Investing

America’s Nine Most Damaged Brands


3. New Orleans Saints
“Saints coach suspended for season over bounties”–WSJ (3/21/12)

New Orleans Saints owner Tom Benson had a team that was worth $965 million, according to Forbes. That was before NFL commissioner Roger Goodell announced its head coach Sean Payton was suspended for a year and general manager Mickey Loomis for eight games for their role in the so-called bounty system. The suspension left the team, which had won the Super Bowl in 2010 and contended in several other recent seasons, without leadership. What’s worse is that a few of the team’s players could also be suspended for participating in the bounty system that paid players to hurt opponents.

The Saints had come from nowhere seven years ago. They rose to become the symbol of a city nearly destroyed by one of the deadliest hurricanes to ever make landfall in the U.S. The team’s stadium, The Superdome, was used to shelter thousands of people and was nearly ruined by wind. The Saints surged from a 3-13 season the year Katrina hit to a 10-6 performance the year after, making the playoffs in the process. All along fans cheered on “Who Dat?” — the team’s battle cry — from the cheap seats. It was the city’s phoenix.

Now, Benson has to wait to see if the fans will come out in the numbers they have since 2006, and whether all the sponsors will hold their places. He has to wonder whether his team can make the playoffs again without its gifted coach and probably some of its key players and earn him some extra money again.

2. Chevy Volt 
“8,000 Volt Hybrids Recalled For Possible Battery Fire Issues”–CBS (1/6/12)

The Chevy Volt was supposed to be the start of a revolution in car technology. The car was launched on September 16, 2008, by GM CEO Rick Wagoner, who soon after lost his job because of GM’s poor financial performance. “Revealing the production version of the Chevy Volt is a great way to open our second century. The Volt is symbolic of GM’s strong commitment to the future … just the kind of technology innovation that our industry needs to respond to today’s and tomorrow’s energy and environmental challenges,” Wagoner said. When the EPA issued new methods of measuring mileage efficiency later in 2009, the Volt was rated at 230 miles per gallon, effectively making the price of gas nearly irrelevant.

The Volt was not just another car. It was the beleaguered car manufacturer’s signal that it could compete with major competitors like Toyota and VW. GM particularly needed the Volt to show the bankruptcy Chapter 11 process had not robbed it of its ability to innovate.

Despite the high public relations value of the Volt, GM set only modest goals for first year sales. It said it would sell 10,000 Volts in 2011. It ended up selling only 7,671. Even if the Volt was the perfect car, not many people wanted one. Demand dropped even further when the National Highway Traffic Safety Administration reported that two out of three Volts had battery fires after side impact tests. GM recalled about 8,000 Volts. The carmaker then offered loaners to owners who wanted repairs. Finally, the No.1 U.S. car company said it would buy back any and all Volts with the troubled batteries.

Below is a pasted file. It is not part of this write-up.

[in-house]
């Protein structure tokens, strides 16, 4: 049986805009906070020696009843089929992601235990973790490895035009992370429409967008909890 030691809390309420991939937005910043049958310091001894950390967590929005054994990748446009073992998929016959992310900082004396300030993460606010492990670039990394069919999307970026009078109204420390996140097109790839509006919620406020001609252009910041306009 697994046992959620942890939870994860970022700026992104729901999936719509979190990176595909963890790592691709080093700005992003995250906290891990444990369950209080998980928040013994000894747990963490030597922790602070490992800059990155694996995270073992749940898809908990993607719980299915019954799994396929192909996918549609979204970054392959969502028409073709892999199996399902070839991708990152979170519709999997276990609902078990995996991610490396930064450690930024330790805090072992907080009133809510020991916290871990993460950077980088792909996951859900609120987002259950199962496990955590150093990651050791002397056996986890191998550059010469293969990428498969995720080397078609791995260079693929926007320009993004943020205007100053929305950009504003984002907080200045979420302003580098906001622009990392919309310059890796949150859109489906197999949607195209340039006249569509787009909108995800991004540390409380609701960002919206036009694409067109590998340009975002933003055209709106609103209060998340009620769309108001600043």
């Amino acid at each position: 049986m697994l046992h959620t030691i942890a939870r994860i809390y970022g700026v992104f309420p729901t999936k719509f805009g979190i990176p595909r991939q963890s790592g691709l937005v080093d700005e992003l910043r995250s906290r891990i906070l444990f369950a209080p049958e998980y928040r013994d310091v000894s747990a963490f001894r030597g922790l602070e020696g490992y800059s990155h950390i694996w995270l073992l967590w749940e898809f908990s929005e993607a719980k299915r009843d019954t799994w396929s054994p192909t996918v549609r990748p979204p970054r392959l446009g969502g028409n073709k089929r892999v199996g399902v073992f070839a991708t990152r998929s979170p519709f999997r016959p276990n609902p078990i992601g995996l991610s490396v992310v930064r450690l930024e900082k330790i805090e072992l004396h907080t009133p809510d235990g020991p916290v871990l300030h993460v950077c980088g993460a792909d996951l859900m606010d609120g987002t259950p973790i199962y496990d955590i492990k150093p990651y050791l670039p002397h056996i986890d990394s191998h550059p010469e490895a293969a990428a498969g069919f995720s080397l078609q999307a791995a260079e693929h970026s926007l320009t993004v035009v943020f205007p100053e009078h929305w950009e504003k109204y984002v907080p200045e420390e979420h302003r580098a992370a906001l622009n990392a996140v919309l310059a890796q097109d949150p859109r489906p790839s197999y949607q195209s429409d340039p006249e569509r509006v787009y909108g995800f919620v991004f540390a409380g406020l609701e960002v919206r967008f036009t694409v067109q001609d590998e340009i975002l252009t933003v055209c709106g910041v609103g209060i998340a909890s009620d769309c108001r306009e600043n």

Corrections made to the Volt’s engine structure satisfied the NHTSA, and the Volt was proclaimed safe to drive again. The damage, however, was already done as the Volt’s already modest sales plummeted further. In March of this year, GM said it would suspend production of the Volt at its Detroit-Hamtramck assembly plant from March 19 until April 23 because of lack of demand. GM’s 21st Century flagship had become a bust.

1. Keith Olbermann
“Current went through eight different [limo] companies with Keith. Each and every time . . . he didn’t like them”—NY Post (4/2/12)

Keith Olbermann quit, or got fired, from tiny, struggling cable network Current TV on March 30. He joined the organization in February 2011 after a successful but rocky stint at MSNBC. Olbermann claimed that the Current TV did not have professional production facilities and misused his time. The network claimed he did not fulfill his contractual obligations. Each side has sued the other, and the cases may go on for months.

Before he departed MSNBC to go to Current TV, Olbermann was that network’s star with an average audience of about three quarters of a million viewers. He battled NBC management as well and was suspended for two days in early November 2011 for making political donations which he did not disclose to the network. The suspension only made Olbermann more popular. The first night back from the suspension, his audience number reached 1.5 million.

Now, one of the most popular TV personalities will not be on the small screen for a very long time, if ever at all. His $50 million contract with Current TV could also be voided in court. Perhaps the greatest insult to Olbermann is that he was replaced on Current TV by Eliot Spitzer, a former governor who cannot seem to find permanent work.

Olbermann’s obnoxious behavior, which alienated management at MSNBC and Current TV, may cost him tens of millions of dollars. Beyond that, his career in television may well be over completely.

-Douglas A. McIntyre

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